Disappointment for Emmett Till
We've mentioned Emmett Till before, and it's been interesting to see the case become subject of reexamination over the past couple of years. So it's got to be disappointing that the grand jury investigating the situation has decided not to pursue charges against anyone. The crime is more than fifty years old at this point, but there was still some hope that Carolyn Bryant, the woman at whom Till is alleged to have whistled, would face some sort of justice.
As a quick refresher, Till was a 14-year-old boy visiting Mississippi from Chicago in the summer of 1955. He and his cousins went into a grocery store, and the woman behind the counter, Carolyn Bryant, claimed he whistled at her. A few nights later, he was kidnapped from his uncle's home and was beaten and murdered--his bloated body was found in the river a few days later. The woman's husband, Roy Bryant, and his half-brother, J. W. Milam, were later arrested and tried in front of an all-white jury. With barely any deliberation at all, the jury found them not guilty. Once saved from the threat of double jeopardy, they confessed to Look magazine. And not even the "if I'd done it" kind of confession.
Both of the suspects are now dead, but Carolyn Bryant, remarried as Carolyn Bryant Donham, survives at age seventy-two. Witnesses claimed to have heard a woman's voice during the kidnapping, so prosecutors thought that, even after all this time, they could make a case. Apparently not. Emmett's cousin, Simeon Wright, sums up the frustration:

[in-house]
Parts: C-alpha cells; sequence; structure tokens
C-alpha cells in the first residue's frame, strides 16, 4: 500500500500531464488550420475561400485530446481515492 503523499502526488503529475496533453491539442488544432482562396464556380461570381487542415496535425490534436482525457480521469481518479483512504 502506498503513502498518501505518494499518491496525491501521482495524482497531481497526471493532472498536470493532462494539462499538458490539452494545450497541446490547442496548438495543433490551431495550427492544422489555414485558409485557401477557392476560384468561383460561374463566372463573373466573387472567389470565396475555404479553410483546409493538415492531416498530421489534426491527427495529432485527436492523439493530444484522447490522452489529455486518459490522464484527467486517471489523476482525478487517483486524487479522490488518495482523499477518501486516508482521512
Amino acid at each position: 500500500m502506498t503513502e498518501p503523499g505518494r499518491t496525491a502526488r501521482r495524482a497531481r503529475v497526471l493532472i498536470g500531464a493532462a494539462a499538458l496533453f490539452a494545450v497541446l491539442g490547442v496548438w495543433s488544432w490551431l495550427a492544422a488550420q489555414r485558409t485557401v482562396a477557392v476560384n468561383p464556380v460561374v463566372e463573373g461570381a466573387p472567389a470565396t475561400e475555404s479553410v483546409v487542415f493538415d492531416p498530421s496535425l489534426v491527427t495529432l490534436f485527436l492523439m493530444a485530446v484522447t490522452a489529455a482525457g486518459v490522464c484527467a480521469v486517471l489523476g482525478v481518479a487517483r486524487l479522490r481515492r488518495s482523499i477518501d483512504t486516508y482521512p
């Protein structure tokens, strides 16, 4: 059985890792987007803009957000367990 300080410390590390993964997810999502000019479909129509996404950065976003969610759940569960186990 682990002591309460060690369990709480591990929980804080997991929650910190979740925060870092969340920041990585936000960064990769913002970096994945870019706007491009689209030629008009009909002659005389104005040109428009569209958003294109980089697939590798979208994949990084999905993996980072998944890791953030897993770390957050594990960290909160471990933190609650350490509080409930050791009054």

"You're looking at Mississippi. I guess it's about the same way it was 50 years ago. We had overwhelming evidence, and they came back with the same decision. Some of the people haven't changed from 50 years ago. Same attitude. The evidence speaks for itself."
He added: "I don't know how many years I have left on this Earth. We can leave this world and say, 'Hey, we tried. We tried to get some justice in this, and we failed.'"
At this point, it appears that no one will pay for the Emmett Till murder. We'll just have to trust that he can rest in peace anyway.